The 8-bit Z-80 processor is famed for use in many early personal computers such the Osborne 1, TRS-80, and Sinclair ZX Spectrum, and it is still used in embedded systems and TI graphing calculators. I had always assumed that the ALU (arithmetic-logic unit) in the Z-80 was 8 bits wide, like just about every other 8-bit processor. But while reverse-engineering the Z-80, I was shocked to discover the ALU is only 4 bits wide! The founders of Zilog mentioned the 4-bit ALU in a very interesting discussion at the Computer History Museum, so it's not exactly a secret, but it's not well-known either.

I have been reverse-engineering the Z-80 processor using images from the Visual 6502 team. The image below shows the overall structure of the Z-80 chip and the location of the ALU. The remainder of this article dives into the details of the ALU: its architecture, how it works, and exactly how it is implemented.

Ken Shirrif's blog is an absolute must for fans of ultra-low-level hardware stuff. This goes way over my head, but interesting nonetheless.

To read all comments associated with this story, please click here.

Member since:

2005-07-08

I reverse engineered a dozen of these 1979 NMOS processors to learn about how the ALUs, register files, ROMs, RAMs, PLAs, clocks, back bias circuits worked. I had forgotten how the Z80 worked though, but from the circuit given here there is a good reason why it was done this way.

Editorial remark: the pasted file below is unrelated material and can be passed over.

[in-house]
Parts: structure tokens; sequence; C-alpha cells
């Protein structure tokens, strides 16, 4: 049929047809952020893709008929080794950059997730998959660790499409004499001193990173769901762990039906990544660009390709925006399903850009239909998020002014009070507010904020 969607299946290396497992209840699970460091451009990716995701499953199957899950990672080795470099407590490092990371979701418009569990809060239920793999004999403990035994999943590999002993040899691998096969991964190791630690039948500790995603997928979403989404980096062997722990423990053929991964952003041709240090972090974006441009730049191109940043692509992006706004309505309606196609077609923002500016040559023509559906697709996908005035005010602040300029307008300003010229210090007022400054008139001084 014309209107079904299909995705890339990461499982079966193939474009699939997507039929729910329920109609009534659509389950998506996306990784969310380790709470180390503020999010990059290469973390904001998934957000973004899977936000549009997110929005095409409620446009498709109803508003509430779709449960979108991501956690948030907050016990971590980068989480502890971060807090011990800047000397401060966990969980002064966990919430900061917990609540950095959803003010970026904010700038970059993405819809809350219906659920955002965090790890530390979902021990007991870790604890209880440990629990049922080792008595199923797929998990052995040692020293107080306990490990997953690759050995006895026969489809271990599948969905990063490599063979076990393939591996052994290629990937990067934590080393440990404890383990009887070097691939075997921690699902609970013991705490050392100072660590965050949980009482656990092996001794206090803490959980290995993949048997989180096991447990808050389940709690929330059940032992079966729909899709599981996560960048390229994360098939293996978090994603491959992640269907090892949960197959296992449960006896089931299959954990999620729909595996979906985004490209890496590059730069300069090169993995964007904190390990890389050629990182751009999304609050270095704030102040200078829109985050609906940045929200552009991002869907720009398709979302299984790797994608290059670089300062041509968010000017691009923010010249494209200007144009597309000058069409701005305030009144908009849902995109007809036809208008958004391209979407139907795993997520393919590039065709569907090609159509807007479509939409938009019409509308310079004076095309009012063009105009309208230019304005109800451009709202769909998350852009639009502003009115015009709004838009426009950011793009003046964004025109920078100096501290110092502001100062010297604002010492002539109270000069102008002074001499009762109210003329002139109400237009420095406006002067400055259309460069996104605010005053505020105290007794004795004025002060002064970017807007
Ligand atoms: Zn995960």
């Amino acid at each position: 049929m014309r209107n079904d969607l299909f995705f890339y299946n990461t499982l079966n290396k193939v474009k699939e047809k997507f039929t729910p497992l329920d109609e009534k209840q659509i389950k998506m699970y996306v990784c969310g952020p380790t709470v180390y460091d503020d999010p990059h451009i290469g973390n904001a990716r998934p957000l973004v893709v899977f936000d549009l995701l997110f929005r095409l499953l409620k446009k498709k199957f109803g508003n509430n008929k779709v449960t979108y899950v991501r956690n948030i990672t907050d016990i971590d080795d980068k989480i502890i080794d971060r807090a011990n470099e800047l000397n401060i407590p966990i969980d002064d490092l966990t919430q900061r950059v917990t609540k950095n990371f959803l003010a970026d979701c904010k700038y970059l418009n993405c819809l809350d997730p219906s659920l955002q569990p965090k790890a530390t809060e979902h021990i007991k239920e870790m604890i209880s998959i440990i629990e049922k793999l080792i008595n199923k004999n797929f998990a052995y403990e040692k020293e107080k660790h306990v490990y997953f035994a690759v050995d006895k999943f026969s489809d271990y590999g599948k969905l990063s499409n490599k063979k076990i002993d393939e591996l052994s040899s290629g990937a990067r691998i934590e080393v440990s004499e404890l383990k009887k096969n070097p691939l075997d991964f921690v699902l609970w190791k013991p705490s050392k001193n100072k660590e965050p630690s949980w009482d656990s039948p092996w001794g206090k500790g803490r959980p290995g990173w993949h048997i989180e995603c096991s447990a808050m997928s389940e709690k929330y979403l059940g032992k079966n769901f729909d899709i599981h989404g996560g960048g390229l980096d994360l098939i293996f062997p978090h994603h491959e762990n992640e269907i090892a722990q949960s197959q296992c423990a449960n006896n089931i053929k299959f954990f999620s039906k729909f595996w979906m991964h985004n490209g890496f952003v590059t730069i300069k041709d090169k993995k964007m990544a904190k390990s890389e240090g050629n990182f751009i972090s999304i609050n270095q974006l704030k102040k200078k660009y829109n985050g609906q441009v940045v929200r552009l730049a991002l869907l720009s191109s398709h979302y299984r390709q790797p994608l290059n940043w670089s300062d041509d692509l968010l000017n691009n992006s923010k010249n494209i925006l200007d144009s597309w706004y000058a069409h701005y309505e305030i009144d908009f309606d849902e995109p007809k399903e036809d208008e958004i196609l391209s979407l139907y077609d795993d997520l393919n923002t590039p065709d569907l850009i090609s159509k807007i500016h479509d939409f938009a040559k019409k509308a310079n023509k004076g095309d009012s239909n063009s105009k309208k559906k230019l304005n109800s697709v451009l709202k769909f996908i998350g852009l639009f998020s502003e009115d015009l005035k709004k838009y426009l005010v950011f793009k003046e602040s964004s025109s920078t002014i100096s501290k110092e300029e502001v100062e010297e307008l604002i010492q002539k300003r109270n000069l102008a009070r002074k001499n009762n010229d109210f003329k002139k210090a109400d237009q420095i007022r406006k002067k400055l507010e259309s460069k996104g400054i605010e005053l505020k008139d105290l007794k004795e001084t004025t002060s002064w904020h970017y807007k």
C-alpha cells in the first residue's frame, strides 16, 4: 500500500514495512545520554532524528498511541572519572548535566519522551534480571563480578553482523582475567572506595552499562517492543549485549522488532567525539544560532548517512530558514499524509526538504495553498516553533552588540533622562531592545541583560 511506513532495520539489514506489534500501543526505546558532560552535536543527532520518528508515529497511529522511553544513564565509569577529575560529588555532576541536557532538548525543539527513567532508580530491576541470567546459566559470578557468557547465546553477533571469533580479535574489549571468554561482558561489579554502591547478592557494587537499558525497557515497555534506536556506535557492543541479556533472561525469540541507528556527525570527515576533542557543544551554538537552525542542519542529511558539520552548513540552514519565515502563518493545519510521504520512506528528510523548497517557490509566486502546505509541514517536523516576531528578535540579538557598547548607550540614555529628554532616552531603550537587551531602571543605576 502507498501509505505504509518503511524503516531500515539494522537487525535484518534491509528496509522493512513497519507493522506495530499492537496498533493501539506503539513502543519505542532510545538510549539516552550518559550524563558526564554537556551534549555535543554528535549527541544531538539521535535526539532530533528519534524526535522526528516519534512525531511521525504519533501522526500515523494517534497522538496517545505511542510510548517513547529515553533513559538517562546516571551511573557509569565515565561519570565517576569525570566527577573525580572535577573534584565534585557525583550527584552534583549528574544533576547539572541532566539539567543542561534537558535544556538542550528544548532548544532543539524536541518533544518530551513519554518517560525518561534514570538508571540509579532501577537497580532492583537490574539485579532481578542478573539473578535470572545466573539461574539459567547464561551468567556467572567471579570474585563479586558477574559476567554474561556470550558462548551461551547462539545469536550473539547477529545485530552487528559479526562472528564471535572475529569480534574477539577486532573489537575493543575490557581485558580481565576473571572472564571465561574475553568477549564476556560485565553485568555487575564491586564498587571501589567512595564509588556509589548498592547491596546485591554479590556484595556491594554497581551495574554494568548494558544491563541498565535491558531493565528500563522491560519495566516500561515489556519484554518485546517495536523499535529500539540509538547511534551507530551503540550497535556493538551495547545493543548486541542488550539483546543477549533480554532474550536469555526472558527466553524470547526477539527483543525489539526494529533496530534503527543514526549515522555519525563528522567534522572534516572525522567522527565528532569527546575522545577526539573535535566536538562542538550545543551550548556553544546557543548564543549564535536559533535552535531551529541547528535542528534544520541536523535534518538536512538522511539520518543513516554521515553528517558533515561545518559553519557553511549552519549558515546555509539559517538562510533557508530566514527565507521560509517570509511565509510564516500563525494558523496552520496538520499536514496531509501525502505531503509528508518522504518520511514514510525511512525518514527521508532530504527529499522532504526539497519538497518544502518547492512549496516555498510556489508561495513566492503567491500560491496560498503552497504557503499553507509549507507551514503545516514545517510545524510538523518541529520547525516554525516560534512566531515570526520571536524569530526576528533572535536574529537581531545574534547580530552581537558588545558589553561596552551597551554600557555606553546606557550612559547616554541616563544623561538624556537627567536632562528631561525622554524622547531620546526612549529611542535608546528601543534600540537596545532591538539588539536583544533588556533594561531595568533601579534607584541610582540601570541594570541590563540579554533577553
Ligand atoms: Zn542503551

In the 6800, 8080, 6502 the carry path used was usually a pass gate with a minimal delay per bit. 4 carry cells in series would look like a distributed 4 bit tree like nand gate with extra devices to steer 1s & 0s or to bypass to the output and then invert. This is a very slow gate with all the associated capacitance but it does cover 4 bits in one go with 2 logic delays, slooow + fast. So an 8 bit adder delay would look like a 1 bit adder with 4 extra carry gates in delay. Thats about the limit of the clock cycle.

This Z80 used 2 faster gates per bit, so 4 bit cells will add up to 8 gate delays on top of the basic adder cell. Thats about the limit of the clock cycle.

In another design, some designers paired off odd/even slices to achieve 2 bit carry in 2 gates of logic, allowing 8 bit design with 8 gate delay carry.

Its a swings vs roundabout issue. By the time the Z80 was built, the trend was moving away from the ripple pass dynamic gates to full static logic, and in the Z8000 the entire 16 bit path had a full custom design with full static carry look ahead asymmetric logic, all done in about 8-12 fast gates iirc, no precharging logic needed.

The 68000 and 8086 retained the ripple pass gate but enhanced it by using boot strapping on a floating pass gate with a precharge. In these schemes a clock would be rammed through 8 pass gates in short order and then buffered for the next 8 bit block. Boot strapping allowed 16 bit addition in a reasonable time but required a clock for precharge.

So in the dynamic style, 1 clock precharges and the next conditionally discharges or computes the gate values. In the static style, both clock phases can do useful work.

Even the Pentium 4 a 32b processor uses a double pumped 16 bit ALU too.